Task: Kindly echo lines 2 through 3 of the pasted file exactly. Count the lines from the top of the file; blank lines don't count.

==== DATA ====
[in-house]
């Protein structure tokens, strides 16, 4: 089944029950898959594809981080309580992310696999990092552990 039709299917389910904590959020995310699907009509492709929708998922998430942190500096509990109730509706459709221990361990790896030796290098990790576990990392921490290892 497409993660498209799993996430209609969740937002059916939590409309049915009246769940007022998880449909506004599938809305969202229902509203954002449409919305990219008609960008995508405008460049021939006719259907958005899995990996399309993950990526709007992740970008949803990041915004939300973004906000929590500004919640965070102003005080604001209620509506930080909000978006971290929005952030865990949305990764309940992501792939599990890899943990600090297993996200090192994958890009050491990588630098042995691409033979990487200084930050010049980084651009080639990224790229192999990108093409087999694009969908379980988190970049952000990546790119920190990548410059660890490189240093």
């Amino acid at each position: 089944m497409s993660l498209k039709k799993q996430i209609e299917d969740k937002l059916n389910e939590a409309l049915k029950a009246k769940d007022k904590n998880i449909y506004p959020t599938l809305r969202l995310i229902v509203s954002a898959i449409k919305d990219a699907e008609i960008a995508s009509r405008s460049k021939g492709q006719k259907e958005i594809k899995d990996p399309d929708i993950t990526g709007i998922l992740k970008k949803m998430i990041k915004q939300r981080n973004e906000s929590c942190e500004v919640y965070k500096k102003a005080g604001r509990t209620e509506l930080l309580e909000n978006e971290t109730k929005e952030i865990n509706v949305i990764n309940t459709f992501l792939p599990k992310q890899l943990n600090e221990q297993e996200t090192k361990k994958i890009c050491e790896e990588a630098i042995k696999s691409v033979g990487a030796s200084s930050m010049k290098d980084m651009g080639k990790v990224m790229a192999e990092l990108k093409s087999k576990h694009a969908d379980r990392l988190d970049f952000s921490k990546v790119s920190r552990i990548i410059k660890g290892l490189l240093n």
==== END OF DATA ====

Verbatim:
């Protein structure tokens, strides 16, 4: 089944029950898959594809981080309580992310696999990092552990 039709299917389910904590959020995310699907009509492709929708998922998430942190500096509990109730509706459709221990361990790896030796290098990790576990990392921490290892 497409993660498209799993996430209609969740937002059916939590409309049915009246769940007022998880449909506004599938809305969202229902509203954002449409919305990219008609960008995508405008460049021939006719259907958005899995990996399309993950990526709007992740970008949803990041915004939300973004906000929590500004919640965070102003005080604001209620509506930080909000978006971290929005952030865990949305990764309940992501792939599990890899943990600090297993996200090192994958890009050491990588630098042995691409033979990487200084930050010049980084651009080639990224790229192999990108093409087999694009969908379980988190970049952000990546790119920190990548410059660890490189240093």
């Amino acid at each position: 089944m497409s993660l498209k039709k799993q996430i209609e299917d969740k937002l059916n389910e939590a409309l049915k029950a009246k769940d007022k904590n998880i449909y506004p959020t599938l809305r969202l995310i229902v509203s954002a898959i449409k919305d990219a699907e008609i960008a995508s009509r405008s460049k021939g492709q006719k259907e958005i594809k899995d990996p399309d929708i993950t990526g709007i998922l992740k970008k949803m998430i990041k915004q939300r981080n973004e906000s929590c942190e500004v919640y965070k500096k102003a005080g604001r509990t209620e509506l930080l309580e909000n978006e971290t109730k929005e952030i865990n509706v949305i990764n309940t459709f992501l792939p599990k992310q890899l943990n600090e221990q297993e996200t090192k361990k994958i890009c050491e790896e990588a630098i042995k696999s691409v033979g990487a030796s200084s930050m010049k290098d980084m651009g080639k990790v990224m790229a192999e990092l990108k093409s087999k576990h694009a969908d379980r990392l988190d970049f952000s921490k990546v790119s920190r552990i990548i410059k660890g290892l490189l240093n």